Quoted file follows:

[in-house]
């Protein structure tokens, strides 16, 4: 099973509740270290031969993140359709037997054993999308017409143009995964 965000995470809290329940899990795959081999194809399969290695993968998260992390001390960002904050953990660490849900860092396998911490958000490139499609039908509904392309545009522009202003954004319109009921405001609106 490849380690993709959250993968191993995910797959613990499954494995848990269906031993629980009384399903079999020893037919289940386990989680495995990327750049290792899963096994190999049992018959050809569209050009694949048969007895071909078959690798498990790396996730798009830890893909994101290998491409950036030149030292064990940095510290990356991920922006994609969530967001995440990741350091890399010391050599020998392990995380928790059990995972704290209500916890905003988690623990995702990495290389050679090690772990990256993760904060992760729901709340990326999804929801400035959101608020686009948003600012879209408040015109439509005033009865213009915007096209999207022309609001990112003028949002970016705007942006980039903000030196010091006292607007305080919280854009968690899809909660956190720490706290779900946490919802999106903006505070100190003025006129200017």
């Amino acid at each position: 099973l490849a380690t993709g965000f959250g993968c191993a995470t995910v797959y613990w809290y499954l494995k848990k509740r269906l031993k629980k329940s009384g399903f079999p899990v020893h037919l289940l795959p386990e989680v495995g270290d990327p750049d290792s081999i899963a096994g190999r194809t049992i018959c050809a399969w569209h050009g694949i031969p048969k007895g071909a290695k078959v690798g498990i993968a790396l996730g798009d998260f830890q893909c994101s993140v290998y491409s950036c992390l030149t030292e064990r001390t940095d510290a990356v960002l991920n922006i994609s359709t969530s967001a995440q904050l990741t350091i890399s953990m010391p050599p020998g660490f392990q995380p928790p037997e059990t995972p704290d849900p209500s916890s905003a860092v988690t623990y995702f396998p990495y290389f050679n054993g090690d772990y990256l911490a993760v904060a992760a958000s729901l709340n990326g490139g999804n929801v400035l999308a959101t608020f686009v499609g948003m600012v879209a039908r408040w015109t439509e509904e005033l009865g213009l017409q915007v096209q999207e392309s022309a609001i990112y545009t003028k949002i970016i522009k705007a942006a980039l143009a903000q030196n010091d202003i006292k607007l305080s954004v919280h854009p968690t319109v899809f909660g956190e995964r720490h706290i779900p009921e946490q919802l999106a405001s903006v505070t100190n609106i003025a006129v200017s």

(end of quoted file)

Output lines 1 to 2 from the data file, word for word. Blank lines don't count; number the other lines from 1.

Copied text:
[in-house]
């Protein structure tokens, strides 16, 4: 099973509740270290031969993140359709037997054993999308017409143009995964 965000995470809290329940899990795959081999194809399969290695993968998260992390001390960002904050953990660490849900860092396998911490958000490139499609039908509904392309545009522009202003954004319109009921405001609106 490849380690993709959250993968191993995910797959613990499954494995848990269906031993629980009384399903079999020893037919289940386990989680495995990327750049290792899963096994190999049992018959050809569209050009694949048969007895071909078959690798498990790396996730798009830890893909994101290998491409950036030149030292064990940095510290990356991920922006994609969530967001995440990741350091890399010391050599020998392990995380928790059990995972704290209500916890905003988690623990995702990495290389050679090690772990990256993760904060992760729901709340990326999804929801400035959101608020686009948003600012879209408040015109439509005033009865213009915007096209999207022309609001990112003028949002970016705007942006980039903000030196010091006292607007305080919280854009968690899809909660956190720490706290779900946490919802999106903006505070100190003025006129200017």